By Kyle Blaine
President Joe Biden on Saturday called Russian President Vladimir Putin a “butcher” after visiting with refugees in Warsaw, Poland, in an intense criticism of the Russian leader’s actions in Ukraine that have seen millions of refugees flee to neighboring countries.
During the visit, Biden was asked by reporters what seeing the Ukrainian refugees at Stadion Narodowy made him think of as he deals with Putin every day.
Biden responded: “He’s a butcher.”
After initially looking to downplay a personal rivalry between himself and Putin, Biden has ramped up his rhetoric against Putin over the last 10 days. Last week, Biden for the first time called Putin a “war criminal” and then later referred to him as a “murderous dictator, a pure thug who is waging an immoral war against the people of Ukraine.” He’s also called the Russian invasion of Ukraine “inhumane.”
The US State Department on Wednesday formally declared that members of the Russian armed forces have committed war crimes in Ukraine. The decision to issue a formal accusation marked a significant step by the US government after weeks of declining to officially say that the attacks committed against civilians in Ukraine were war crimes. It remains to be seen, however, whether there will be any accountability for those accused of carrying out the alleged crimes, and whether Putin himself will be forced to bear any responsibility.
Biden’s latest comments about Putin came as he focused on the refugee crisis in Europe as millions flee their homes in Ukraine. The President met with chef José Andrés and other volunteers in Warsaw at a food distribution site for Andrés’ World Center Kitchen, the nonprofit devoted to providing meals in the wake of disasters. Biden met with some of the volunteers, some from Europe and some from the United States.
“God love ya,” the President could be heard saying to them and asking if he could help them.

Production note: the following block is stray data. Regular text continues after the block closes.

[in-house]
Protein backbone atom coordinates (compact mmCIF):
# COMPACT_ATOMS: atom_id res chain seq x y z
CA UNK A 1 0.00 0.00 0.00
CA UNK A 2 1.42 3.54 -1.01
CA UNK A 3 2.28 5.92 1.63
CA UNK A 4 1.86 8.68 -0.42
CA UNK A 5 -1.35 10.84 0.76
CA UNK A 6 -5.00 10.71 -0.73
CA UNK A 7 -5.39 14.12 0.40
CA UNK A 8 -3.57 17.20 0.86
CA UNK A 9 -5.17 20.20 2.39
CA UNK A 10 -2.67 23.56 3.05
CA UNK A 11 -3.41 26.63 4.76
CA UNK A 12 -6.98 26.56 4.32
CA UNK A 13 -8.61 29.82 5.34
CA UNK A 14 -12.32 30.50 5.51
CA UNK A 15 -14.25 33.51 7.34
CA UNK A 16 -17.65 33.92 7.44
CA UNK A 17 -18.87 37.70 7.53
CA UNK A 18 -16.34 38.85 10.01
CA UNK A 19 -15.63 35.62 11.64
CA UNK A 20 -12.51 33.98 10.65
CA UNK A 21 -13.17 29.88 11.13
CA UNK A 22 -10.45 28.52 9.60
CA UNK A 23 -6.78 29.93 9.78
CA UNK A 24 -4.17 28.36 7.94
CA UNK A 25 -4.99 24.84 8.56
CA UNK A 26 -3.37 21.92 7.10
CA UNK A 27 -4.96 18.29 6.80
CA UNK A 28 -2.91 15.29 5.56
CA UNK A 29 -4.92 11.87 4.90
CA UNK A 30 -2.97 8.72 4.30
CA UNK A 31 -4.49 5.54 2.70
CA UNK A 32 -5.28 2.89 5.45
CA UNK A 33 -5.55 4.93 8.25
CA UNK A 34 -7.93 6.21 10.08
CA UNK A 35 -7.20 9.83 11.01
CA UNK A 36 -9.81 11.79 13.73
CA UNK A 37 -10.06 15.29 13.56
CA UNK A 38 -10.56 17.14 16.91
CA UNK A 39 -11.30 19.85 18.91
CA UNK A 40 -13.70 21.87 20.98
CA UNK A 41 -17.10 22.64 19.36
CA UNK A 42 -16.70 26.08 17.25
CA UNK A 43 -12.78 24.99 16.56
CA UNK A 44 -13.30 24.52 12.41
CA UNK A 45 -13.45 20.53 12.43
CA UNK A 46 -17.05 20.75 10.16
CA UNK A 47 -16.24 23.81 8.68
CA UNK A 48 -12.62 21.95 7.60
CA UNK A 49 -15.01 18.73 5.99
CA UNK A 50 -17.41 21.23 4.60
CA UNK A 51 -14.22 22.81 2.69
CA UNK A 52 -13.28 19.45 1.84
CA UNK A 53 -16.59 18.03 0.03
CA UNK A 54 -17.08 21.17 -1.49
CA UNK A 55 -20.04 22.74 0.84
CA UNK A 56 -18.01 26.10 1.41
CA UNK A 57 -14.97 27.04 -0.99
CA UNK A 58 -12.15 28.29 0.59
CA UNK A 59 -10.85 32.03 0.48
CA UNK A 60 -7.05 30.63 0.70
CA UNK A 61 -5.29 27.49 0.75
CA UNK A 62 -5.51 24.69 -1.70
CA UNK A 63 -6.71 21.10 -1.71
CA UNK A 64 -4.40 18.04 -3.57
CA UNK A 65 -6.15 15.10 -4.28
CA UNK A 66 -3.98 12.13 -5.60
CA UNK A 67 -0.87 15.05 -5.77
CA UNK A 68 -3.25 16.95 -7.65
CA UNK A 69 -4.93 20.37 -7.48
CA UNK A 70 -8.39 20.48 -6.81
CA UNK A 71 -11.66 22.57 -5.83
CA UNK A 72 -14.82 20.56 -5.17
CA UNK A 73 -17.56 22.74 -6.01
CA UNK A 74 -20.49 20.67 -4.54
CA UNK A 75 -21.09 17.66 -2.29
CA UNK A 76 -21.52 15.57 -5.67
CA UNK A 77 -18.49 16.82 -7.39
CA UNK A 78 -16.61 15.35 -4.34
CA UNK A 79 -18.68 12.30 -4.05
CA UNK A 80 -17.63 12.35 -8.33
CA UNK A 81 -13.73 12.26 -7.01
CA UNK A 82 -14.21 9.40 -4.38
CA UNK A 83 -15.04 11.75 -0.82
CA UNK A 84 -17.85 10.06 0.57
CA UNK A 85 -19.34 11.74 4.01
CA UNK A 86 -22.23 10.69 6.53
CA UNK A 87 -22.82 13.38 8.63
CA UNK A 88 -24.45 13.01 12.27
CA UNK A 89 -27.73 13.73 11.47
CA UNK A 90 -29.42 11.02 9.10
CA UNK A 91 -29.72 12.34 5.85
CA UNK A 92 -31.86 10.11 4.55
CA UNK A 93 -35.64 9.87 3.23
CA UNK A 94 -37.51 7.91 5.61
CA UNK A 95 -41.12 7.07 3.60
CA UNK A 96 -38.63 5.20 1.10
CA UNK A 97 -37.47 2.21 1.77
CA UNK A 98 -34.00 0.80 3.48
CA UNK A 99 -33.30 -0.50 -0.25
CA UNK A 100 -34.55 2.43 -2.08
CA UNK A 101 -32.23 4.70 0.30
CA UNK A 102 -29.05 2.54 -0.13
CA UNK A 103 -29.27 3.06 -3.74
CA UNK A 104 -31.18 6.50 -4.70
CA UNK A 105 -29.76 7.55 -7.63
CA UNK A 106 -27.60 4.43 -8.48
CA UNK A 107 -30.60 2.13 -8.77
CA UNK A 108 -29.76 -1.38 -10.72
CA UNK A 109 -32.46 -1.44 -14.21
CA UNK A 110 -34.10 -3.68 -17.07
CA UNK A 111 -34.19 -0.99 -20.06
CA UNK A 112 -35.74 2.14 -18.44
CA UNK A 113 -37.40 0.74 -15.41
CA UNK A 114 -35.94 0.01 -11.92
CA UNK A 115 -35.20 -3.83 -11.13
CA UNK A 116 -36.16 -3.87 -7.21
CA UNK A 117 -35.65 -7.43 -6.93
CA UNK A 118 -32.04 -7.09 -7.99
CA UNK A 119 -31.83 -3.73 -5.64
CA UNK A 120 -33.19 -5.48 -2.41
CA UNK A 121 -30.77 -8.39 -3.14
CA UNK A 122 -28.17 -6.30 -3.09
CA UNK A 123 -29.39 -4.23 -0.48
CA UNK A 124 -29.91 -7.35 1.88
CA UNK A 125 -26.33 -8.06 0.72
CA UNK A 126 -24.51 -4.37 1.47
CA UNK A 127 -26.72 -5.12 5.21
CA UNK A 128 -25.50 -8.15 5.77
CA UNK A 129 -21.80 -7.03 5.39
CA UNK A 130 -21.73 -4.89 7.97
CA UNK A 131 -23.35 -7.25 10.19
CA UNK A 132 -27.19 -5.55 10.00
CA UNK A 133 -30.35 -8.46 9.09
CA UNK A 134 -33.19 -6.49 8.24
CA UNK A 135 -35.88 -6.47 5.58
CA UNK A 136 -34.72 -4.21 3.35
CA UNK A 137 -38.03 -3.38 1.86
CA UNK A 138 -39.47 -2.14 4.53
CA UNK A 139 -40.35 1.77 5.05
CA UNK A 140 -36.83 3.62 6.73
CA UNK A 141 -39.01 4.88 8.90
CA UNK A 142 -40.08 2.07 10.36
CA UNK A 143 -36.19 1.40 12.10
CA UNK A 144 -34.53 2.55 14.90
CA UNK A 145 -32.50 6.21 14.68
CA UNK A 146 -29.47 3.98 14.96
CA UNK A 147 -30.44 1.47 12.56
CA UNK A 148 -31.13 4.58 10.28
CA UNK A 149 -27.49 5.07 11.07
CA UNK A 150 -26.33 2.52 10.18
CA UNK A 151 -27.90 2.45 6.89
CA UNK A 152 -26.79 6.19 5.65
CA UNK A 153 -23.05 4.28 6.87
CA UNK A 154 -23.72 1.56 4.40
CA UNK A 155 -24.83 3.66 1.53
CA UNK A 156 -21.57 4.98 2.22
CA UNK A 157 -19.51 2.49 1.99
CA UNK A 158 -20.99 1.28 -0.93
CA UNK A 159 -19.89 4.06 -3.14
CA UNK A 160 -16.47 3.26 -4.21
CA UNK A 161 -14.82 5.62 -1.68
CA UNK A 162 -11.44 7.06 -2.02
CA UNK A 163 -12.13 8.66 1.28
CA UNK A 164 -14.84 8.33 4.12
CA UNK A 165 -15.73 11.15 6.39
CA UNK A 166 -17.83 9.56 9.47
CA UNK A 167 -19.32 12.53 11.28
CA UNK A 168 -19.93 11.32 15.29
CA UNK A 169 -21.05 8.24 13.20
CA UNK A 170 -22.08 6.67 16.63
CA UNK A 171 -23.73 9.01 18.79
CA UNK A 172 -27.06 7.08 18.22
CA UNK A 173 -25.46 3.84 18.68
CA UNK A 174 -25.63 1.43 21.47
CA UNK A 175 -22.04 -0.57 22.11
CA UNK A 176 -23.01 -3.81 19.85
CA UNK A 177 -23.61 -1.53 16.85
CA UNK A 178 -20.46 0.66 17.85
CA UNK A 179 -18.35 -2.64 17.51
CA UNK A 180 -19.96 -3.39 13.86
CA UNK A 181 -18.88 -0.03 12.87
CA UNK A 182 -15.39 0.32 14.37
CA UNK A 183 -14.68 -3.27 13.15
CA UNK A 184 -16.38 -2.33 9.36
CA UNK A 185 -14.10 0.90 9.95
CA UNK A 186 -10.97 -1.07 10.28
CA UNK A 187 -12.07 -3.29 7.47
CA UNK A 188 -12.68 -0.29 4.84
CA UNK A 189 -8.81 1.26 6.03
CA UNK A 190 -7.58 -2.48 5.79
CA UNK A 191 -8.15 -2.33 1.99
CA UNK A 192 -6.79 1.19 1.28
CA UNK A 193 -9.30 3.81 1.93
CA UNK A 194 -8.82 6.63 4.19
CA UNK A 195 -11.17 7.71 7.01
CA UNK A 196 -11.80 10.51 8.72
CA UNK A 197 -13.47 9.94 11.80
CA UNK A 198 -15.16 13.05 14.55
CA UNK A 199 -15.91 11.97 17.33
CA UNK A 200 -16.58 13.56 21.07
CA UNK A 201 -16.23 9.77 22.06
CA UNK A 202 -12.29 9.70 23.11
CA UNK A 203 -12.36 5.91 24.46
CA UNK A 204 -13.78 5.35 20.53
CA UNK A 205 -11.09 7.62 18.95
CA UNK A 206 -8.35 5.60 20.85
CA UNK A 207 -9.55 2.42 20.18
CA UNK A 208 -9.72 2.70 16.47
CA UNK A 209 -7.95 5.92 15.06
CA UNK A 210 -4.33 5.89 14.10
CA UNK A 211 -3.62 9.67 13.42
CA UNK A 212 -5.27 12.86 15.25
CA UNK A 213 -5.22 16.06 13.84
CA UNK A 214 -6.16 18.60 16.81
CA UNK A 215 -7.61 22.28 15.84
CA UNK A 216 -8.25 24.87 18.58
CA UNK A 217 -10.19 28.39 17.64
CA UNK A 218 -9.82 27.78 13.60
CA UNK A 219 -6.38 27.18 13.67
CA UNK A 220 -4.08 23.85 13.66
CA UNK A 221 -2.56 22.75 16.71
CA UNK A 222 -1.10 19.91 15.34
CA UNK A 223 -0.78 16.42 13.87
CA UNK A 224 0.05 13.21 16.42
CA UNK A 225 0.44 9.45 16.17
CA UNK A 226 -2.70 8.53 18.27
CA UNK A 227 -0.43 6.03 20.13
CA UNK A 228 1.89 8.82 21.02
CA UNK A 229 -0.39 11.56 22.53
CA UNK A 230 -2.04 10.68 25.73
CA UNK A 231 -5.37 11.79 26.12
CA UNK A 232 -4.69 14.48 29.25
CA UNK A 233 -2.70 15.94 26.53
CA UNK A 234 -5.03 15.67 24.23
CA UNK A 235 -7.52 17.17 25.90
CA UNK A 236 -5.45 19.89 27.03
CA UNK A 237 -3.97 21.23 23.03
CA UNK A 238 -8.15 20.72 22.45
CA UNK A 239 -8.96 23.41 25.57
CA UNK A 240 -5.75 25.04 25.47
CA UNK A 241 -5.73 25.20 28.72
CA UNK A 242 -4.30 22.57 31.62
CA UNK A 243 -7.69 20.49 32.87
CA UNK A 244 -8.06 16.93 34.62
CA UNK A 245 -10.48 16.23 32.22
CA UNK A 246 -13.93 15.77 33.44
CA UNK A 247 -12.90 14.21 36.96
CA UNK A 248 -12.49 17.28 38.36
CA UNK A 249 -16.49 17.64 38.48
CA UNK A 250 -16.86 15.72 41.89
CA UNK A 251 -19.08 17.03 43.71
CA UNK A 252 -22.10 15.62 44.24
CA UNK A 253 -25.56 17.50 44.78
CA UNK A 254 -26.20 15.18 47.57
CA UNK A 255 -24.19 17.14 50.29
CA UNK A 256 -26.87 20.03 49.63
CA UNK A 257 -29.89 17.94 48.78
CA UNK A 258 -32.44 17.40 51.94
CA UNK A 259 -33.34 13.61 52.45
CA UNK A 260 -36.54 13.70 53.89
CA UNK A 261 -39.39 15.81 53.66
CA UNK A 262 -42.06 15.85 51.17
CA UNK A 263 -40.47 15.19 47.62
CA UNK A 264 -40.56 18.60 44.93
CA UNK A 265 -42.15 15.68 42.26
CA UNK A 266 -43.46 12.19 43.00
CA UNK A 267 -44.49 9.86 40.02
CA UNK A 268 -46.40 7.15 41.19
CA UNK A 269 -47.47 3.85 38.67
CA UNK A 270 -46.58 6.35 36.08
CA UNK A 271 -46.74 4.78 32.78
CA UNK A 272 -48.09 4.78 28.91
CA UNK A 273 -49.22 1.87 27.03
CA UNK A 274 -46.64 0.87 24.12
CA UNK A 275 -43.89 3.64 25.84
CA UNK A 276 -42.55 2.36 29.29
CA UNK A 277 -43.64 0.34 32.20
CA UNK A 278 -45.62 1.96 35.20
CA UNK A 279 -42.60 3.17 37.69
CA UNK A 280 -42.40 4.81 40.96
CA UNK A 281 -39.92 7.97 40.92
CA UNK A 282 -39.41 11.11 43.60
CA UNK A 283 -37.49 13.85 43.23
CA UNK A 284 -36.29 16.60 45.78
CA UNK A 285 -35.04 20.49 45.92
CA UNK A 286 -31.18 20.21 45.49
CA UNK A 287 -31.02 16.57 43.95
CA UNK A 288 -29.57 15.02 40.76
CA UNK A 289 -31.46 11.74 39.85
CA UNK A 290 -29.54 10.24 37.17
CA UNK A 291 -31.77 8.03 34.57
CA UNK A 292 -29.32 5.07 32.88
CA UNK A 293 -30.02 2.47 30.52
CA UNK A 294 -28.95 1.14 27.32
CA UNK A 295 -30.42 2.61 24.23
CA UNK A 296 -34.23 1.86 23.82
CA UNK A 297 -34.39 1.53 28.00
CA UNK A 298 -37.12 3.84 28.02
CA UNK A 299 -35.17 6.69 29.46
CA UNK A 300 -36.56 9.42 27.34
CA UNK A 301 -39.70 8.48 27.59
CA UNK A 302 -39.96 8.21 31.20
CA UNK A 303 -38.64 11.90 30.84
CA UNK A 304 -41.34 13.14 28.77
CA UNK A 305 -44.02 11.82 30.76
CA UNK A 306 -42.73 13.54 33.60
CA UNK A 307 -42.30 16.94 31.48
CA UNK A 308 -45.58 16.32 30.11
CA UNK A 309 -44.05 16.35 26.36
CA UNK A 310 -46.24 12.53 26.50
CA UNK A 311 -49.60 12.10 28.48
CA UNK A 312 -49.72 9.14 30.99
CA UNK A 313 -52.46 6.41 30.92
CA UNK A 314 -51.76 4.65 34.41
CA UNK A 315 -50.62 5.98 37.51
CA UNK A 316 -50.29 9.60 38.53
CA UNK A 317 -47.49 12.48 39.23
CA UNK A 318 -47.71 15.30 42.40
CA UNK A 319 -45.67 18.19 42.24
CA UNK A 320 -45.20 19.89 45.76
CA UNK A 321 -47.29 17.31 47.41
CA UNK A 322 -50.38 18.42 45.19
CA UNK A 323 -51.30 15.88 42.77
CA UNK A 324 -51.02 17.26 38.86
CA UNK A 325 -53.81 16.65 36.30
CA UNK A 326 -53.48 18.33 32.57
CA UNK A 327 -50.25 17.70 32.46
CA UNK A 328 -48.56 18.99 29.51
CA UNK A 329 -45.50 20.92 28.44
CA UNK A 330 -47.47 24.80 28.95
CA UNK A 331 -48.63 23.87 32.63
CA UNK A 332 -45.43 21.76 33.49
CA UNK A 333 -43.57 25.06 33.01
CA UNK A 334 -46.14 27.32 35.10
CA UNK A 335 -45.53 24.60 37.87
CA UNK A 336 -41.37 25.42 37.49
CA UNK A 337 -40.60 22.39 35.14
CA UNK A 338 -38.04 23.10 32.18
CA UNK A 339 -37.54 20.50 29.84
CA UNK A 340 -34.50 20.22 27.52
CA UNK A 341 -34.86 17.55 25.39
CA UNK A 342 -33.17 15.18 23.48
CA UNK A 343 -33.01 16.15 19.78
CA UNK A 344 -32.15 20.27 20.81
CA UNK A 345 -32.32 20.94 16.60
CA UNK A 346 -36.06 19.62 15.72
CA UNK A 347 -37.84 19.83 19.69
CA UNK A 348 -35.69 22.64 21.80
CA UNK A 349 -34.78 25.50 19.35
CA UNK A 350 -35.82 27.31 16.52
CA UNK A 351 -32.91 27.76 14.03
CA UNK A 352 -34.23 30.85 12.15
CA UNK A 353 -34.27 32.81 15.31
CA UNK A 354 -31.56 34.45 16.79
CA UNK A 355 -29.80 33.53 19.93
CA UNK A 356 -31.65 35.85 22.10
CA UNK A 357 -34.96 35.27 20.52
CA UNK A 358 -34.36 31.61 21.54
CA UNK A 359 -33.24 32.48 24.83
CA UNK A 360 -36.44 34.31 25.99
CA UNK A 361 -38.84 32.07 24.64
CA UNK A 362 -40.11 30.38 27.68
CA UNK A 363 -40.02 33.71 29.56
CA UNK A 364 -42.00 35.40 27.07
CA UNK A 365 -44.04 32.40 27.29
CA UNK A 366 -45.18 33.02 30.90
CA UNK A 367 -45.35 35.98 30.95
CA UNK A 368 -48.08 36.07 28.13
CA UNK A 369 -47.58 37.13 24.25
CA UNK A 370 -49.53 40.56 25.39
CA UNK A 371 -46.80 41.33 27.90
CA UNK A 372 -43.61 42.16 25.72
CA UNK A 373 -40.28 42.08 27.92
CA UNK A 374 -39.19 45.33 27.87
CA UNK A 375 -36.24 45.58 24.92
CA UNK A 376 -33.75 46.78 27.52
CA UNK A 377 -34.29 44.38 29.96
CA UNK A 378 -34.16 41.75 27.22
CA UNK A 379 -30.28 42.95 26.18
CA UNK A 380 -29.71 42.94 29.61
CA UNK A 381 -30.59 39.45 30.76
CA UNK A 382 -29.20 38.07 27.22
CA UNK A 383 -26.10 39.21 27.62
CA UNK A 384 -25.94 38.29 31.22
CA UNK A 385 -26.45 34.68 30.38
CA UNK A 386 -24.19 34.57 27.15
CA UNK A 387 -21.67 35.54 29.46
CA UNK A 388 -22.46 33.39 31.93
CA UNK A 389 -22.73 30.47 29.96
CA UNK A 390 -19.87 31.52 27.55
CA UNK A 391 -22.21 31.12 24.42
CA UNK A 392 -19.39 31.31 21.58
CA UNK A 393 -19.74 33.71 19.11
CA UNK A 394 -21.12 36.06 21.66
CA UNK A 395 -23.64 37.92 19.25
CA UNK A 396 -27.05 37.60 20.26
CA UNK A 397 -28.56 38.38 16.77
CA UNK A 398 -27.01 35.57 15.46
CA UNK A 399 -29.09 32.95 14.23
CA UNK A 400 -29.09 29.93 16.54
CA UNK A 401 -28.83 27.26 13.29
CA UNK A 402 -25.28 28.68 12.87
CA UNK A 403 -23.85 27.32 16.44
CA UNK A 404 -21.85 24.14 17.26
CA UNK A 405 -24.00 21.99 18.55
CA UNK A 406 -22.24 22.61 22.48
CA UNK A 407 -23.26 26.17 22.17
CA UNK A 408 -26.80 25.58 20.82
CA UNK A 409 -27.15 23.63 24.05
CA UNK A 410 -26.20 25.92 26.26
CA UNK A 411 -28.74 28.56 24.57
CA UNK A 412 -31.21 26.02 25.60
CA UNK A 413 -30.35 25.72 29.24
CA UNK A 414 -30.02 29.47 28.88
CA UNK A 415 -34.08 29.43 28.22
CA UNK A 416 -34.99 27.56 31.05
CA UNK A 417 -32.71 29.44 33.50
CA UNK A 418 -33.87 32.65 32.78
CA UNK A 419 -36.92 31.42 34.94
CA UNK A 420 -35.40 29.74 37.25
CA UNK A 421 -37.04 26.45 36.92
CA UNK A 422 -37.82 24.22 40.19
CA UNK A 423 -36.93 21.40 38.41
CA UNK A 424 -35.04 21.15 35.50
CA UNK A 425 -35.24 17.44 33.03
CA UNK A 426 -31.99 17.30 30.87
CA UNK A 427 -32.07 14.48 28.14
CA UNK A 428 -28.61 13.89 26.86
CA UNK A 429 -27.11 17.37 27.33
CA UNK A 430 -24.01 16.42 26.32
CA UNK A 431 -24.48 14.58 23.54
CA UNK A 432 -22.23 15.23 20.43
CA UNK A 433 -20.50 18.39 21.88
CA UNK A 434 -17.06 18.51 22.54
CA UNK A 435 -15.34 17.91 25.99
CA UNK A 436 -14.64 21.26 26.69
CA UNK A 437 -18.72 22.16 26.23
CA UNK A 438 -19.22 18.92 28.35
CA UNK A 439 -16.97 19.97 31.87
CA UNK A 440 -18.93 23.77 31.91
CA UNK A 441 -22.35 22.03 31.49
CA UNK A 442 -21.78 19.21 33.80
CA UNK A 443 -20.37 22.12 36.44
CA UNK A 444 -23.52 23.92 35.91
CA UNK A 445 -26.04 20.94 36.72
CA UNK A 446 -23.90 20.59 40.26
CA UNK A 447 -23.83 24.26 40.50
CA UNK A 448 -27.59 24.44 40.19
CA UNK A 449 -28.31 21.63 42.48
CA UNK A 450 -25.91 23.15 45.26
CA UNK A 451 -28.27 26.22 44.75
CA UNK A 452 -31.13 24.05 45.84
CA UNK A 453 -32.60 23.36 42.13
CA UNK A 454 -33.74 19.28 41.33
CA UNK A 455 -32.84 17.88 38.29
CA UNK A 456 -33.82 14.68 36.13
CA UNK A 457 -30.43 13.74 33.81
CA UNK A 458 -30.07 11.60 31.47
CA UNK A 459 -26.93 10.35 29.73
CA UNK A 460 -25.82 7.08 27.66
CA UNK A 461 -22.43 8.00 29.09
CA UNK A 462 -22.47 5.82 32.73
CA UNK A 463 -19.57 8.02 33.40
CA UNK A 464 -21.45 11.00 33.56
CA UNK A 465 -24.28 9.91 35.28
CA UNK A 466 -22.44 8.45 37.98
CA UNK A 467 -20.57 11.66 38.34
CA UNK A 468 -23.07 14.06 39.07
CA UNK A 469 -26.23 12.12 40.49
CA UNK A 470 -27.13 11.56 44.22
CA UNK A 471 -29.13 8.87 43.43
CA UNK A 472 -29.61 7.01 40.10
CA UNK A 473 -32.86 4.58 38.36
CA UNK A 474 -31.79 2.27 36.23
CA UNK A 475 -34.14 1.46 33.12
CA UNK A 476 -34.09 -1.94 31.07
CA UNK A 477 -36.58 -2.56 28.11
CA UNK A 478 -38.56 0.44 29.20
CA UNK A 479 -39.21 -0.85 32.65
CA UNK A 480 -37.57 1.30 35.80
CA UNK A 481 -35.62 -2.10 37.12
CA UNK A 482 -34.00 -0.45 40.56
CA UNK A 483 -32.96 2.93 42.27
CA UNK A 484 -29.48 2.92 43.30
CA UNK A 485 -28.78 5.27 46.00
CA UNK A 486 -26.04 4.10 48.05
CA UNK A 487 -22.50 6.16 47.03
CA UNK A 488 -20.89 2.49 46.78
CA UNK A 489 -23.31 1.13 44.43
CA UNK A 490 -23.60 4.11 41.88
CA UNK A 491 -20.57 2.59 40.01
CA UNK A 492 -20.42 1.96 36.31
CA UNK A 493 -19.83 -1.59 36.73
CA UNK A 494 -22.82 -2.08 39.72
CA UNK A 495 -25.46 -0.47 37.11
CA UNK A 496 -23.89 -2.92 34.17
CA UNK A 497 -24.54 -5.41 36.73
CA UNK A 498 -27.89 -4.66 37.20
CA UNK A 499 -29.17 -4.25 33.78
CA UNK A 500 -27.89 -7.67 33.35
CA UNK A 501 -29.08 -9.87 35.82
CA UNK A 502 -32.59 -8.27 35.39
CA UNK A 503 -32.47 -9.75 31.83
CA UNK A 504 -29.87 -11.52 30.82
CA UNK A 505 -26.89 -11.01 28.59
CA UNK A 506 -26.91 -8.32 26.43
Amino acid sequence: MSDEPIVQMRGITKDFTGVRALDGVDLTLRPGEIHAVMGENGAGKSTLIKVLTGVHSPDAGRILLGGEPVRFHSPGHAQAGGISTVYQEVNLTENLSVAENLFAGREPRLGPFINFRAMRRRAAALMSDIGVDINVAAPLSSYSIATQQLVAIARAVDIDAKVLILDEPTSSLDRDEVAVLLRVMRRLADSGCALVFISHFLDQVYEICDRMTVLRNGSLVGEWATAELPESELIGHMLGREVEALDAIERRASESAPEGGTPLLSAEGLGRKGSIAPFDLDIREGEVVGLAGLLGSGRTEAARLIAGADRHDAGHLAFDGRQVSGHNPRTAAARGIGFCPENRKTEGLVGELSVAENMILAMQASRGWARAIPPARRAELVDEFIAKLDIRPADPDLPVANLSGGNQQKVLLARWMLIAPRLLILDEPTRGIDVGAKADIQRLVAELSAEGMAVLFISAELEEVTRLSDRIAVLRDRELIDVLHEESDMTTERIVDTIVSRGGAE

More than 3.5 million refugees have now fled Ukraine, according to data from the United Nations refugee agency released on Tuesday. A vast majority of those refugees have fled to Ukraine’s western neighbors across Europe.
Poland, which borders Ukraine to the west, has registered more than 2 million Ukrainian refugees crossing into the country, though not all refugees who have entered Poland remain there.
During the brief question-and-answer session, Biden recounted how he had been to places like this in his life but said he is always surprised by “the depth and strength of the human spirit.”
“It’s incredible, it’s incredible. See all those little children. Just want to hug, just want to say thanks. I mean, it’s, just makes you so damn proud,” he said.
He added, “Each one of those children said something to the effect, ‘Say a prayer for my dad or my grandfather or my brother who’s back there fighting. And I remember what it’s like when you have someone in a war zone. Every morning you get up and you wonder. You just wonder. And you pray you don’t get that phone call.”
The Russian military’s advances appear to have stalled around major Ukrainian cities such as Kyiv and Kharkiv, and a top Russian general says that the first phase of their invasion is over with the focus now moving to the eastern part of Ukraine. Russia has also failed to achieve air superiority in Ukraine and has suffered heavy losses of personnel since the start of the invasion.
“In general, the main tasks of the first stage of the operation have been completed,” Colonel General Sergei Rudskoy, first deputy chief of Russia’s General Staff, said in a Friday briefing. “The combat potential of the armed forces of Ukraine has been significantly reduced, allowing us, I emphasize again, to focus the main efforts on achieving the main goal – the liberation of Donbas.”
When asked about the Russians changing their military strategy in Ukraine, Biden said, “I’m not sure they have.”
This story has been updated with additional reporting.
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CNN’s Nathan Hodge, Maegan Vazquez, Jennifer Hansler and Jeremy Herb contributed to this report.